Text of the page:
Twitter chief executive Jack Dorsey has told US lawmakers the company’s algorithms have not always been ‘impartial’.
He said the platform ‘unfairly’ reduced the visibility of 0.6 million (600,000) accounts, including some members of Congress.
But he was unable to immediately say whether a majority of them were Republican, Democratic or otherwise.
Dorsey is being questioned by senators over allegations that Twitter censors conservative voices.
Several Republicans, including US President Donald Trump, have accused Twitter of bias, which the company denies, reports the BBC.
“Twitter does not use political ideology to make any decisions, whether related to ranking content on our service or how we enforce our rules,” said Dorsey.
However, he said the company had made mistakes.
On Wednesday, the US Department of Justice said it would investigate “growing concern that these companies may be hurting competition and intentionally stifling the free exchange of ideas on their platforms”.
What is the Twitter hearing about?
Allegations of censorship were fuelled when Twitter added a ‘quality filter’ to the platform and its search results.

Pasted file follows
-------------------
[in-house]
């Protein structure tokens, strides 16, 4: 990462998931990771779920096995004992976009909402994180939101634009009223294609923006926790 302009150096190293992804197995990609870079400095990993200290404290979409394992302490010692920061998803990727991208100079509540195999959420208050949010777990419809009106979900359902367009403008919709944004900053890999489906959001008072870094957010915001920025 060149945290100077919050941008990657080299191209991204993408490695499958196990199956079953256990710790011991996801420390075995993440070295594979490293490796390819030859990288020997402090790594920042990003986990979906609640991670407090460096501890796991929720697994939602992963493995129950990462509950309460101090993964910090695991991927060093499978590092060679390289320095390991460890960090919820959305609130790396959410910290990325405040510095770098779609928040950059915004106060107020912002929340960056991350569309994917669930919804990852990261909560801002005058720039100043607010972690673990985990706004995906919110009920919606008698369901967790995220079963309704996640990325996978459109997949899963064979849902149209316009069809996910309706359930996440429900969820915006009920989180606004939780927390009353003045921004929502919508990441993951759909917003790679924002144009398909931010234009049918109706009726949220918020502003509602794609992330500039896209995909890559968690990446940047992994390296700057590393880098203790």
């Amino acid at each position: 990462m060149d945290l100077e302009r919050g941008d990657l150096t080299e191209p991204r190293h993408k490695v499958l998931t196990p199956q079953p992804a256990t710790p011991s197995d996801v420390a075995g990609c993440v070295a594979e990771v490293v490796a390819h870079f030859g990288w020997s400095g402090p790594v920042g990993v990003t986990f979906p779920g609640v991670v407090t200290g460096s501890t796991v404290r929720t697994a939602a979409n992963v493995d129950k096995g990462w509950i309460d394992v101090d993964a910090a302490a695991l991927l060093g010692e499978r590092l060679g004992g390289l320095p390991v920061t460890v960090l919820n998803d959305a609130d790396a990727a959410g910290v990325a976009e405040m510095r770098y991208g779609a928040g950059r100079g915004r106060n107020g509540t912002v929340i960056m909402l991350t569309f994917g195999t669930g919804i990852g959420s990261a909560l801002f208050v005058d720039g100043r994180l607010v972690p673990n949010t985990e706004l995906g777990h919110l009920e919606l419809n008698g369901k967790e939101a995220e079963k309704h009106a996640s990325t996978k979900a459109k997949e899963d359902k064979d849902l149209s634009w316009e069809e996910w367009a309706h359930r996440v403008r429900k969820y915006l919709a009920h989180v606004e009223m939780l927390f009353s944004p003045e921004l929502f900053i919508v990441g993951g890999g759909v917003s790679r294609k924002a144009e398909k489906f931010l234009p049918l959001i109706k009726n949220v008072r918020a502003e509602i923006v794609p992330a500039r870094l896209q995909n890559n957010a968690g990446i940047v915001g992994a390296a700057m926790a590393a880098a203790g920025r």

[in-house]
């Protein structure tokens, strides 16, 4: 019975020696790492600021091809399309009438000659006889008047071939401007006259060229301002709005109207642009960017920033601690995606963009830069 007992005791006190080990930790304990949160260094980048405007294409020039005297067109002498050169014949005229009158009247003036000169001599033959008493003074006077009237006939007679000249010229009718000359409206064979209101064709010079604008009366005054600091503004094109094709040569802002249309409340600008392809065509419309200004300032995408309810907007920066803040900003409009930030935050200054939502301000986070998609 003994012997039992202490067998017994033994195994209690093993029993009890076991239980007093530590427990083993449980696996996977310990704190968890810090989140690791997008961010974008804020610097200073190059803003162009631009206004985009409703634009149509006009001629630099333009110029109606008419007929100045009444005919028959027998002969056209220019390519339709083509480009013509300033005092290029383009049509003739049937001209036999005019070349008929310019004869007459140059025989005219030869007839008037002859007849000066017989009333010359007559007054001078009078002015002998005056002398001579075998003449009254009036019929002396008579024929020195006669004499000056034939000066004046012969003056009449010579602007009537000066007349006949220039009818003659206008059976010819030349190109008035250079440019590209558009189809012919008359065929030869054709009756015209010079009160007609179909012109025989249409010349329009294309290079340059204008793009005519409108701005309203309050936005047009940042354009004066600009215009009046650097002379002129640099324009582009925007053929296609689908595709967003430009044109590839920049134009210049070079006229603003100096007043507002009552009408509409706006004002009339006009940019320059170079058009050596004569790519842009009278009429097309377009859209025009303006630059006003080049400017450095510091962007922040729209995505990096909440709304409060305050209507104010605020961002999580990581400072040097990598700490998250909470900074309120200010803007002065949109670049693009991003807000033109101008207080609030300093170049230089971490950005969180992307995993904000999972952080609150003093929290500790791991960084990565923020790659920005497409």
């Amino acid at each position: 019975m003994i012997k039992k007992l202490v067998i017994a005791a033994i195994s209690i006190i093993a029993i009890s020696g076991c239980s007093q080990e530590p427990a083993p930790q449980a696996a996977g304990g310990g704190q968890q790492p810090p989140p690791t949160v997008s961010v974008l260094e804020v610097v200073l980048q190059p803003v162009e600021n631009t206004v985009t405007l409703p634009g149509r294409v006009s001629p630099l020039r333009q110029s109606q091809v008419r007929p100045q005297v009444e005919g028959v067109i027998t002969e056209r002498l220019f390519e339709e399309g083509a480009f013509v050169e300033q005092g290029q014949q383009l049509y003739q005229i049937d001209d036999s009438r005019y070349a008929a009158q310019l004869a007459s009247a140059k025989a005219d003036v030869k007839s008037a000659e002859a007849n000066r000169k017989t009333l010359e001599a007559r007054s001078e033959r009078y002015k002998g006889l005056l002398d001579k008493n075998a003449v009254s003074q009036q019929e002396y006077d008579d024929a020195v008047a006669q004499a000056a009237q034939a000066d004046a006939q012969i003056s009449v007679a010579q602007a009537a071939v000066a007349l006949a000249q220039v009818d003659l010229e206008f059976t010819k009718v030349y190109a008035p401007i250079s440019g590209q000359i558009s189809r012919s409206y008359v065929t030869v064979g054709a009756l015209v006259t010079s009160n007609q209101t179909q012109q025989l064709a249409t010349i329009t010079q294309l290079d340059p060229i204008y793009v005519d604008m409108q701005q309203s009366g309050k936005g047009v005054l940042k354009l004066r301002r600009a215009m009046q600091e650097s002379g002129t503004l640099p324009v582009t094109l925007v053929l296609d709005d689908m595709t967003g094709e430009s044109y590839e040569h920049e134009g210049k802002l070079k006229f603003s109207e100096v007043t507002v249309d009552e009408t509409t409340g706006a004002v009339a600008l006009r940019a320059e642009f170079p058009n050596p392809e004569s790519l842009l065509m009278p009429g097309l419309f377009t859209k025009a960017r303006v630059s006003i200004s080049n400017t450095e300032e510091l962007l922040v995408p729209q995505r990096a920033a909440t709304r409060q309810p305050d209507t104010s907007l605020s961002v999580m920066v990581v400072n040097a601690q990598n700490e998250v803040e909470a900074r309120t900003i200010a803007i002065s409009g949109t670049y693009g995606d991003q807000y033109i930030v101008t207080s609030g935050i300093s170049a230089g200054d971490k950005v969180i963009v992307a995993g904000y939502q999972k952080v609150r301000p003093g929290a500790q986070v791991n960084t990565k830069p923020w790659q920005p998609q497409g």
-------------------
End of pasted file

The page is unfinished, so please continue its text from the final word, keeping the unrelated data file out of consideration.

Some users noticed that their tweets no longer appeared in search results and suggested that their content was being hidden, known as a ‘shadow ban’.
Dorsey told senators that the platform used ‘hundreds of signals’ to decide ‘what to show, down-rank and filter’.
“We do not shadow-ban anyone based on political ideology,” he said.
He explained that the algorithm had acted on the behaviour of people following accounts - so some politicians were punished for the behaviour of their followers.
“It was unfair”, said Dorsey. “We corrected it.”
Several senators in the hearing said the investigation was a waste of time.
Democrat Paul Sabanes said the hearing had been triggered by “deep-state conspiracy theories proffered by the president” while fellow Democrat Jerry McNerney said it was an effort by Republicans to motivate their voters.
“President Trump and many Republicans have peddled conspiracy theories about Twitter and other social media platforms to whip up their base and fundraise,” said Frank Pallone, a Democrat.
Pallone said Twitter could not be accused of anti-conservative bias while it allowed President Trump to use it for “juvenile tweets and misinformation”.
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